Your name, program, mentor name.
Luis A. Rodriguez II, Master in Science in Biomedical Engineering, Jean X. Jiang
When did you realize you were passionate about science?
My passion for science was developed at an early age by my father, who is a microbiology professor at a local community college. As a kid, I spent many days watching him in the prep lab making agar plates, inoculating media and staining bacteria to prepare for his upcoming classes. At home we performed simple experiments such as mixing baking soda and vinegar to inflate balloons, crystalizing sugar solution to make rock candy, and extracting DNA from strawberries. Ultimately, these early experiences sparked my passion for science.
Please tell me about yourself, why did you pick UT Health Science Center, and your program.
After receiving my bachelor’s degree in Biology, I knew I wanted to continue my education and transition into the biomedical engineering field. The Joint Graduate Program in Biomedical Engineering between The University of Texas Health Science Center at San Antonio and the University of Texas San Antonio was very attractive to me for a couple of reasons.
The program gives you the ability to take advantage of a strong engineering based program at UTSA and a strong biomedical science program and state of the art research facilities at UT Health San Antonio. The joint program also fosters a collaborative research environment between the universities, which helps push the boundaries of biomedical engineering research.
Tell me about your research. Why are you passionate about your research topic? How did you first become interested in it?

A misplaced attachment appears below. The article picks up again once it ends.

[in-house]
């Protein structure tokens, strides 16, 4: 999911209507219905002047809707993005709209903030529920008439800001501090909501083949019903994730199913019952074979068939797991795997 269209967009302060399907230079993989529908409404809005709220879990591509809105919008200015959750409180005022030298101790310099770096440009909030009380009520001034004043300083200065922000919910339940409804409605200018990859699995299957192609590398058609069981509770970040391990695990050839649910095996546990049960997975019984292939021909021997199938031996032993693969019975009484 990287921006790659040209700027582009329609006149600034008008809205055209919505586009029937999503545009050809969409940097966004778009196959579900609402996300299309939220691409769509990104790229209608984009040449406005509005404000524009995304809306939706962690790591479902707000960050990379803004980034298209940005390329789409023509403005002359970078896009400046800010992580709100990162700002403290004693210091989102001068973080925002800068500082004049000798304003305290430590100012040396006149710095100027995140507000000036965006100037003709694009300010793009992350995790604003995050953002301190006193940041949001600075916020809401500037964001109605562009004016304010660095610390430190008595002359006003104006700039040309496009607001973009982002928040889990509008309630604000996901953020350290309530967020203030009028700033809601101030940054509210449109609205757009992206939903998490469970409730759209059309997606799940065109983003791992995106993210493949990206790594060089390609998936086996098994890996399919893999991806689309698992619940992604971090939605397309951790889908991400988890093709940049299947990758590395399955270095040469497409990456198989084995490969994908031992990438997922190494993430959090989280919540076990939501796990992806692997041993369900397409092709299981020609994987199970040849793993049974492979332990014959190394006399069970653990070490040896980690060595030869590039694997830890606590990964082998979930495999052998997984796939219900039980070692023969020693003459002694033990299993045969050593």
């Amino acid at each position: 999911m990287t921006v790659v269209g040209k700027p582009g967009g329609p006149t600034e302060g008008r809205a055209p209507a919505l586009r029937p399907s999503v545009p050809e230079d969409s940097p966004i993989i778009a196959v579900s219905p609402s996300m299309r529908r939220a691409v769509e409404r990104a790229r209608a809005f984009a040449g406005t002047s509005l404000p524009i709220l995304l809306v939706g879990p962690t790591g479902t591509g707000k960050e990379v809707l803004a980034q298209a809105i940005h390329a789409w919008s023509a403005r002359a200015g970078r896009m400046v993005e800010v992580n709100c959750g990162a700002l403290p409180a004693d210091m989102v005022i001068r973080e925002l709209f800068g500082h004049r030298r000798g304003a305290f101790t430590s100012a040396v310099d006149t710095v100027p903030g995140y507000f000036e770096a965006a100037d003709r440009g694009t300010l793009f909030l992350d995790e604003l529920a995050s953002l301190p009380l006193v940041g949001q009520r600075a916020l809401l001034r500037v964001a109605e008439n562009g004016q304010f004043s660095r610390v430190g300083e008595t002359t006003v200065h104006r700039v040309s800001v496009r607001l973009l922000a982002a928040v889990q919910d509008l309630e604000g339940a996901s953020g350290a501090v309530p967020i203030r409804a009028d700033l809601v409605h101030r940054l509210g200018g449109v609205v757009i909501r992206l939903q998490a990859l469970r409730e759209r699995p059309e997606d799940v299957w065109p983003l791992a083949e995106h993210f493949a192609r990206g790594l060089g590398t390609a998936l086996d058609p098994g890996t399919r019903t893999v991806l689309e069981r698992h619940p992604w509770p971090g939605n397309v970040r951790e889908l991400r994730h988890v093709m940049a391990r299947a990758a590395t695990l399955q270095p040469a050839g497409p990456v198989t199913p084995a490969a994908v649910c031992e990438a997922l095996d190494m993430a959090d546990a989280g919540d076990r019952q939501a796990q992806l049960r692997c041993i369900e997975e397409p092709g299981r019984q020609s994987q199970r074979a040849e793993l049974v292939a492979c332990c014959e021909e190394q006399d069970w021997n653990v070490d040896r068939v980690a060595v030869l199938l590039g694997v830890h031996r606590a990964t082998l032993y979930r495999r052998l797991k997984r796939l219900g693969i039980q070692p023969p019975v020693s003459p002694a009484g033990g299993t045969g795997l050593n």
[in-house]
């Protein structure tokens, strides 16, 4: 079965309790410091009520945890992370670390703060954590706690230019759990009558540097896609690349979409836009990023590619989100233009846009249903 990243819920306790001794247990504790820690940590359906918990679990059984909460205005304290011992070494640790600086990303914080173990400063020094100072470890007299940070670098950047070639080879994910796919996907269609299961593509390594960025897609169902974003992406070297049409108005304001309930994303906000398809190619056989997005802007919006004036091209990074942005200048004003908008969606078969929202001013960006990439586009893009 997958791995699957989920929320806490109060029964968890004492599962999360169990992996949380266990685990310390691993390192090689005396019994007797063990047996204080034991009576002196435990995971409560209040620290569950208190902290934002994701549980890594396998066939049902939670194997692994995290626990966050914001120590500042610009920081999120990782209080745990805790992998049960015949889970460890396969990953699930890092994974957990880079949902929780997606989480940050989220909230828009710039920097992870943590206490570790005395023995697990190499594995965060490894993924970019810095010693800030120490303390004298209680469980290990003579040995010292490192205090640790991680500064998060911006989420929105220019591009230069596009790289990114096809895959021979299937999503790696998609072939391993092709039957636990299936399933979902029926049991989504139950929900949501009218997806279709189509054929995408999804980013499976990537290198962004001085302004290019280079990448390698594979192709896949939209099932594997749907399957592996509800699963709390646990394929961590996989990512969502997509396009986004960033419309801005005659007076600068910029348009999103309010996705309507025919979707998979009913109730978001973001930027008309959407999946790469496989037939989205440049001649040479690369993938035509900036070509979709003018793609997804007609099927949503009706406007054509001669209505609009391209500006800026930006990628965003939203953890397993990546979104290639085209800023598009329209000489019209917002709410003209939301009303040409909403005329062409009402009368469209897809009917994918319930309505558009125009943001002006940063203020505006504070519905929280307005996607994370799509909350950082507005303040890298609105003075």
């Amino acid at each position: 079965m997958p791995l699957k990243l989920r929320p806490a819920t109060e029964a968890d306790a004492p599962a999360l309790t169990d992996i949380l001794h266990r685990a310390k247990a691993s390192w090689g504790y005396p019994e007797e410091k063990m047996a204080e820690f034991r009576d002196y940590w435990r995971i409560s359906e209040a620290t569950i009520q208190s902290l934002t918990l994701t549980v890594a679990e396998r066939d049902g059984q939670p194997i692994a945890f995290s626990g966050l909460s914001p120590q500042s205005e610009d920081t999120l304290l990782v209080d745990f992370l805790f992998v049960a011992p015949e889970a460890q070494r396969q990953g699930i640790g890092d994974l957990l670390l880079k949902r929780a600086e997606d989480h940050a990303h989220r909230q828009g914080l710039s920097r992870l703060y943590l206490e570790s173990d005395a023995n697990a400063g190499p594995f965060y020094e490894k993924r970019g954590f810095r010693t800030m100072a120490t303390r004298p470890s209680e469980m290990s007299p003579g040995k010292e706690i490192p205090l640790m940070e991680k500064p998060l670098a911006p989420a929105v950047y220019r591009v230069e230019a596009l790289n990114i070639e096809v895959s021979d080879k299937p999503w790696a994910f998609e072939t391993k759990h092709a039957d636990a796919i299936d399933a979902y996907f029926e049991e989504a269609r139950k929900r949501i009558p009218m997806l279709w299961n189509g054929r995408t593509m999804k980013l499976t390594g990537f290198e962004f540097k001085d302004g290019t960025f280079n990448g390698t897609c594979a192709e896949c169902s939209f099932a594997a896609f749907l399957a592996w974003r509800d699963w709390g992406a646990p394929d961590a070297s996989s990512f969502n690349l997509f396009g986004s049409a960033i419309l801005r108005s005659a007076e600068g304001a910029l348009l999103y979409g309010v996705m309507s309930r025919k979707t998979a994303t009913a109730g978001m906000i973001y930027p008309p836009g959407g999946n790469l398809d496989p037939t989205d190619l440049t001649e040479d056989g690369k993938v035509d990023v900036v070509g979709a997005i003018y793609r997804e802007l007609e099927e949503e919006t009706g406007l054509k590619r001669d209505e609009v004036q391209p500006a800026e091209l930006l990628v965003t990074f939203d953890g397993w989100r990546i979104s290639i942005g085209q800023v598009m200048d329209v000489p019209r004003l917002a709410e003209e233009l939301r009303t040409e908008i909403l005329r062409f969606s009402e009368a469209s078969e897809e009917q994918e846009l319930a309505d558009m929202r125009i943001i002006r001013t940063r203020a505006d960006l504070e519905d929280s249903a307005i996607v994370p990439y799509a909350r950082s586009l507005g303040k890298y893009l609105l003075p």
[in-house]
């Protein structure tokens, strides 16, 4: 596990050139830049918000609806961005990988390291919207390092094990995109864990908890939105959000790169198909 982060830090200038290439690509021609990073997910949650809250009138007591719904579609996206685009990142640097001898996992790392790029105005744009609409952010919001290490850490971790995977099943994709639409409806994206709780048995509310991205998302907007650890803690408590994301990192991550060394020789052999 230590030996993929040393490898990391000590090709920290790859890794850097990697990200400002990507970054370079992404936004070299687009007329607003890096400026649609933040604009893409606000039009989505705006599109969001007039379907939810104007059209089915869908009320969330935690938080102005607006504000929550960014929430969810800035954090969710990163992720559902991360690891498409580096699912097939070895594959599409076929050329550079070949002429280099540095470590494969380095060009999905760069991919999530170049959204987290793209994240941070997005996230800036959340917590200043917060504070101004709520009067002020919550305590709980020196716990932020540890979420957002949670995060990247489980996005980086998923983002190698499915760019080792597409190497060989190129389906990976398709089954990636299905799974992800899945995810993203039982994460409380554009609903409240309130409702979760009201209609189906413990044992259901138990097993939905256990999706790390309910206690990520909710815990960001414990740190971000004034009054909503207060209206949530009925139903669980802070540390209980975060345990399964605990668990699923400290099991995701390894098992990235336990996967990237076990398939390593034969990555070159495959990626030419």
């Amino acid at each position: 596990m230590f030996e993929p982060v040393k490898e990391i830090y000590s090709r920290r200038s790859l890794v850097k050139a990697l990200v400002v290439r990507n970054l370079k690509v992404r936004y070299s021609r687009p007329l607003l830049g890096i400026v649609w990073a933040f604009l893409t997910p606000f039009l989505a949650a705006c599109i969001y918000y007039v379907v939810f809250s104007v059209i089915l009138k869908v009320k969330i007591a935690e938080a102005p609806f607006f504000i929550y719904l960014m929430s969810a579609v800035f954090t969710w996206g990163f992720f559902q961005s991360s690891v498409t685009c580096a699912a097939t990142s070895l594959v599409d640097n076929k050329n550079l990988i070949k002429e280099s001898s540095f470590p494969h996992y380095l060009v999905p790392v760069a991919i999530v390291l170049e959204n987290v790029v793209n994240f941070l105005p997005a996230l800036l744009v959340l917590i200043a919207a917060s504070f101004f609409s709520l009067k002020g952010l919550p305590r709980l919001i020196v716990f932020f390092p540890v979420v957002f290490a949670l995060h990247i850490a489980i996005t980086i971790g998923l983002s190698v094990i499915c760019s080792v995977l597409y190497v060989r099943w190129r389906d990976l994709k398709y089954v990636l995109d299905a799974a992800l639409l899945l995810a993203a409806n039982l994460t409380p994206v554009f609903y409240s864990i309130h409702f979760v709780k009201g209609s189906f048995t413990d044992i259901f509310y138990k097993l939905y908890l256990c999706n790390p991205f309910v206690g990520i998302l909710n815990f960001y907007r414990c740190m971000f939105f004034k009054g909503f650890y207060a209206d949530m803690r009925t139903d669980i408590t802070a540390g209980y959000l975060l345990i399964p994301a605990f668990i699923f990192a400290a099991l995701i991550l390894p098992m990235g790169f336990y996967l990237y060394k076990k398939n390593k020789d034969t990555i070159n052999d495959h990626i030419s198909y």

My research is focused on the mechanical properties, specifically the stiffness, of the crystalline lens. We hope to show how specific proteins in the lens contribute to the native mechanical properties of the lens. This may give us new insights into the processes that drive age related stiffening in the lens, which are still poorly understood. Age related stiffening of the lens gives rise to a condition called presbyopia, which is the progressive loss of the ability to focus on near objects as we age.
What do you want the public to know about your research? Why is your topic important?
This research is important because presbyopia will affect everyone at some point in their adult life. The treatments for presbyopia range from corrective glasses to various surgical options but successful and repeatable corrections still remain a challenge. By understanding the processes that drive lens stiffening it may be possible to develop treatments for presbyopia, improving productivity and quality of life for those affected by this condition.
What was your best memory during graduate school or what did you learn?
The most important thing I learned in graduate school was what it takes to be a great scientist. I’ve seen firsthand, from my mentor and my lab mates, the dedication, passion, curiosity, hard work, and mental fortitude that is needed to be a successful researcher.
What do you like to do outside of graduate school?
When I’m not in the lab or in class, you can find me at the YMCA. I’ve worked there, part-time, for four years as a membership representative, soccer referee, and soccer coach. I really enjoy working there whether I’m behind the front desk or out on the soccer fields!
Graduation! After graduation, I plan on continuing my education and pursuing a Ph.D. I’m in the process of applying to different graduate programs. I’d like to continue to conduct research in biomechanics but go in a new direction, specifically musculoskeletal biomechanics and human movement.